Syrian troops kill at least 3 in crackdown on coastal city

Military vehicles sweep through Latakia as int'l Muslim group adds voice to growing Arab pressure on Assad, calls for halt to violence.

By REUTERS
August 13, 2011 18:56
2 minute read.
Syrians demonstrate after Friday prayers, Latakia.

syrian protests_311 reuters. (photo credit: REUTERS/Ho New)

BEIRUT - Syrian troops killed at least three people as they swept into a coastal city on Saturday, activists said, in a crackdown on protests against President Bashar Assad which drew criticism from an international Muslim group.

The 57-member Organization of Islamic Cooperation, adding its voice to growing Arab pressure on Assad, called for the immediate halt of the military campaign against protesters which activists say has killed 1,700 civilians in five months.

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Saturday's killing in the Mediterranean city of Latakia came a day after security forces shot dead 20 people during nationwide marches in which demonstrators called for Assad's overthrow and vowed defiantly they would "kneel only to God".

The British-based Syrian Observatory for Human Rights said two people were killed and 15 wounded in heavy gunfire after around 20 military vehicles entered the Ramle district of Latakia, on the Mediterranean coast.

Soldiers backed by loyalist militia known as shabbiha were also deployed in the city's Sulaiba district, the group's head Rami Abdel Rahman said. "They are arresting dozens of people," he said, adding many people were fleeing the assault.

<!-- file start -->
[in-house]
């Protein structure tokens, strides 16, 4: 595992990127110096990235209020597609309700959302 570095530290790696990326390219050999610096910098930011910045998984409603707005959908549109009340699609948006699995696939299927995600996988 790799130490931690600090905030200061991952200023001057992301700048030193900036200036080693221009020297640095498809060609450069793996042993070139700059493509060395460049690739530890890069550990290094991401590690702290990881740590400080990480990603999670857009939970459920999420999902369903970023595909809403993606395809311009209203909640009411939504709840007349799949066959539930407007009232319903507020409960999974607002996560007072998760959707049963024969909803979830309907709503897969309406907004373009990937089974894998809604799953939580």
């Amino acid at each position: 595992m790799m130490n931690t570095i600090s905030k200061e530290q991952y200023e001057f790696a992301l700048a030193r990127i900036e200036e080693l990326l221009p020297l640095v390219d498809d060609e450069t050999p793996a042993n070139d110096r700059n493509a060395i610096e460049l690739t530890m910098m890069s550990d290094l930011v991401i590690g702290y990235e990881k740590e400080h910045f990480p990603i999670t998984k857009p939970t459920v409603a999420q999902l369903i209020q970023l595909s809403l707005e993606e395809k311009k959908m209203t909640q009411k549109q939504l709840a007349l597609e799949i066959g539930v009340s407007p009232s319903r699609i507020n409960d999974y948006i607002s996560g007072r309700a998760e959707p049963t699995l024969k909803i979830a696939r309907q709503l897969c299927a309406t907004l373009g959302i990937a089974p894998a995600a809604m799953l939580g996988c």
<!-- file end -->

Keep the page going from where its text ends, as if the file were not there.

Troops and shabbiha killed one person in the town of Qusair, near the Lebanese border, and made arrests in nearby Jousiyah village, he said. The bodies of four people arrested during an assault last week in the Houla Plain, north of Homs city, were returned to their families, he added.

Muslim body calls for end to bloodshed

Since the start of Ramadan in early August, Assad has stepped up the military campaign, launching army assaults on the central city of Hama and the city of Deir al-Zor in the eastern Sunni Muslim tribal heartland. Assad's family, which has ruled Syria for 41 years, is from the minority Alawite sect.

After a wave of Arab criticism of Damascus last week, the Saudi Arabia-based Organization of Islamic Cooperation (OIC) accused Syria on Saturday of using "excessive armed force" and called on Damascus to stop the bloodshed.

OIC Secretary-General Ekmeleddin Ihsanoglu urged Assad "to exercise utmost restraint through the immediate halt to the use of force to suppress popular demonstrations."

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